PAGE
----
The semi autonomous systems

Semi-autonomous safety and convenience features have emerged as a new battleground in the world of high-end luxury cars. BMW, Audi and Mercedes have all used their flagships to debut new suites of driver assistance technology aimed at making the commute safer and easier. So, which has the most sophisticated semi-autonomous setup: the Audi A8, BMW 7 Series or Mercedes S-Class? And how do they stack up against the Tesla Model S?

Audi launched the new A8 at a lavish event in Barcelona yesterday, revealing a car that is absolutely loaded with clever tech, from road-reading suspension to a fully digitized cockpit. But the headline feature is the incredibly sophisticated Audi AI semi-autonomous driver assist.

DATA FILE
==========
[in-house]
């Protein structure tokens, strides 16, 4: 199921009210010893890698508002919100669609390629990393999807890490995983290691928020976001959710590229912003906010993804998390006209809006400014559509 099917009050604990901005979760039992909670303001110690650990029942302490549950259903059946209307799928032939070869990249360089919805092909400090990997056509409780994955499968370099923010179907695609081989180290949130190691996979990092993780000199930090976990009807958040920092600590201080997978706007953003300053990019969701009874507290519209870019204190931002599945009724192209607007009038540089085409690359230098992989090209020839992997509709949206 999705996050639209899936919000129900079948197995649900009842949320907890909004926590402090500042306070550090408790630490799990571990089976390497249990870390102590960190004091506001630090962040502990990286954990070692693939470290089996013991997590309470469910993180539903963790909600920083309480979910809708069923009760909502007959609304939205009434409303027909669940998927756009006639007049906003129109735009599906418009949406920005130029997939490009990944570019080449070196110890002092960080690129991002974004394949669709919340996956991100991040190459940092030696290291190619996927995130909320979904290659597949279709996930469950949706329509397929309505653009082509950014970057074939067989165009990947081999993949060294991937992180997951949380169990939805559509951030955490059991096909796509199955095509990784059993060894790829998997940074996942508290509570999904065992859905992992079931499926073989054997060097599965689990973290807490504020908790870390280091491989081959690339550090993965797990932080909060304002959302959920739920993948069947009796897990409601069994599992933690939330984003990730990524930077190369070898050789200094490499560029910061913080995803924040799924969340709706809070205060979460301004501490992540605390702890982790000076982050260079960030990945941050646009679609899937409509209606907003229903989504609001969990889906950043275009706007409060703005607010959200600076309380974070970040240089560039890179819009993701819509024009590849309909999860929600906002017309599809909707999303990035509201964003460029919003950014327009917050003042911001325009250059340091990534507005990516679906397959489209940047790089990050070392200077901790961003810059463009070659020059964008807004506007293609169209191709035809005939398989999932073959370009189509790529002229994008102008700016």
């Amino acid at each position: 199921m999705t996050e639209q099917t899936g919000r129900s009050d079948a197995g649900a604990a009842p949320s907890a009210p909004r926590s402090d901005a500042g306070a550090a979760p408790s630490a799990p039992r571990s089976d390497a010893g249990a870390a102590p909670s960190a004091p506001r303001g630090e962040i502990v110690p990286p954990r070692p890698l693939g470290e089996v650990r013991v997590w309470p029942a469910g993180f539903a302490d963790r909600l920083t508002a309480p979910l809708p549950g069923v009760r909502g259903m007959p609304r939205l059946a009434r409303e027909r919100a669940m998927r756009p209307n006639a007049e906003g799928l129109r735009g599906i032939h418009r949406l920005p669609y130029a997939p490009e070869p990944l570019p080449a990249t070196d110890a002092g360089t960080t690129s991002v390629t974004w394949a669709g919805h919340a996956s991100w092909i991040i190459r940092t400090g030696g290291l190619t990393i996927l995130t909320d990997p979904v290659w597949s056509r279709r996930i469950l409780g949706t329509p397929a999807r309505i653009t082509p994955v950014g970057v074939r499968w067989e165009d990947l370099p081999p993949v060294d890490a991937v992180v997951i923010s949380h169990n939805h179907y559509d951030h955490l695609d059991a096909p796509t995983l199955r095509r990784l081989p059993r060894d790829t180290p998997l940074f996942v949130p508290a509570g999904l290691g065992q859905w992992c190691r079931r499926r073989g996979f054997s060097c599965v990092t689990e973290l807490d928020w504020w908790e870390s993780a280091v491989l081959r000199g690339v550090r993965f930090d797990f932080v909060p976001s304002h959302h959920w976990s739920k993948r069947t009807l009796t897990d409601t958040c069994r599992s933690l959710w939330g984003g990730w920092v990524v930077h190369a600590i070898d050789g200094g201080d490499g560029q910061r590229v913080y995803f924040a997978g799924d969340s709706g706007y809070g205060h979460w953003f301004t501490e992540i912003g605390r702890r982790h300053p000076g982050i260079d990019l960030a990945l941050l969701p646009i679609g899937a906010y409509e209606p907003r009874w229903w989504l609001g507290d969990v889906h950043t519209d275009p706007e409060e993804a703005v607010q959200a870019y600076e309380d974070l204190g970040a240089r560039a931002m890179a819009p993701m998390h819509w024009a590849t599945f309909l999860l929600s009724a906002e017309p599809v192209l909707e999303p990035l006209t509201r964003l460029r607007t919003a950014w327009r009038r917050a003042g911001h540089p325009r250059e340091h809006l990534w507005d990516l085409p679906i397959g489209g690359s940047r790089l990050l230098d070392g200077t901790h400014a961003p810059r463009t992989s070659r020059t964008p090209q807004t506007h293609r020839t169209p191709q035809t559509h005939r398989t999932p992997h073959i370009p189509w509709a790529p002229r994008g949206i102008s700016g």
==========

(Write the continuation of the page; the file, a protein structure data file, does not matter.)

The company is billing Audi AI as the first autonomous driving system to reach Level 3 capability, also known as Conditional Automation. That essentially means when the system is active, drivers (and we use that word advisedly) can flip through a magazine or compose an email, but they still need to be ready to retake control in case the car is flummoxed by particularly tricky road conditions.

At the moment, the Level 3 AI Traffic Jam Pilot operates in stop/start traffic up to 60 km/h (37 mph). It can only be turned on when the car is on freeways with a barrier separating traffic heading in the other direction, and handles the throttle, braking and steering. The problem with all of this? Unless you’re in Germany, it probably isn’t legal.

Rules vary from state-to-state in America, while Australia has no legislative framework for such a system. It’s the same story in China. As a result, the technology simply won’t be on offer in those places. What’s more, it can’t be retrofitted – which means early adopters in some places won’t be able to make use of its most impressive feature.